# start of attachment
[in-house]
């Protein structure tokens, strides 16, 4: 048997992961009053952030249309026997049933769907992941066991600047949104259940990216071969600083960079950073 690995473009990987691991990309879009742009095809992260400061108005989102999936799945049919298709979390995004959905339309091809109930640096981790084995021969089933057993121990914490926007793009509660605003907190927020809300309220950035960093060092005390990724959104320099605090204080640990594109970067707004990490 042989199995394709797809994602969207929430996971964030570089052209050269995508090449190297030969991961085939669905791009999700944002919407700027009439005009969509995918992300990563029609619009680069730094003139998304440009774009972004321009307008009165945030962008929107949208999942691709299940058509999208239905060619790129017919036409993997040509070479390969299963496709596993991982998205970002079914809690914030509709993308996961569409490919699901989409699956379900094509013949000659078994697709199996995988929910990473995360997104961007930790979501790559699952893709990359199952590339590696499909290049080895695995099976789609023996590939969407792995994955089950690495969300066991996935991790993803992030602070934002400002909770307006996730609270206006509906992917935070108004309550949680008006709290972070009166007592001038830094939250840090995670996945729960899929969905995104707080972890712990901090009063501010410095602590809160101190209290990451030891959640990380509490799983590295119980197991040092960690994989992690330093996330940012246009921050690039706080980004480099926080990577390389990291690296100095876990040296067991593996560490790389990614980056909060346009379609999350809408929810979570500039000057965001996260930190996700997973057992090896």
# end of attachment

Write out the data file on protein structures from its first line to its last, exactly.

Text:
[in-house]
């Protein structure tokens, strides 16, 4: 048997992961009053952030249309026997049933769907992941066991600047949104259940990216071969600083960079950073 690995473009990987691991990309879009742009095809992260400061108005989102999936799945049919298709979390995004959905339309091809109930640096981790084995021969089933057993121990914490926007793009509660605003907190927020809300309220950035960093060092005390990724959104320099605090204080640990594109970067707004990490 042989199995394709797809994602969207929430996971964030570089052209050269995508090449190297030969991961085939669905791009999700944002919407700027009439005009969509995918992300990563029609619009680069730094003139998304440009774009972004321009307008009165945030962008929107949208999942691709299940058509999208239905060619790129017919036409993997040509070479390969299963496709596993991982998205970002079914809690914030509709993308996961569409490919699901989409699956379900094509013949000659078994697709199996995988929910990473995360997104961007930790979501790559699952893709990359199952590339590696499909290049080895695995099976789609023996590939969407792995994955089950690495969300066991996935991790993803992030602070934002400002909770307006996730609270206006509906992917935070108004309550949680008006709290972070009166007592001038830094939250840090995670996945729960899929969905995104707080972890712990901090009063501010410095602590809160101190209290990451030891959640990380509490799983590295119980197991040092960690994989992690330093996330940012246009921050690039706080980004480099926080990577390389990291690296100095876990040296067991593996560490790389990614980056909060346009379609999350809408929810979570500039000057965001996260930190996700997973057992090896």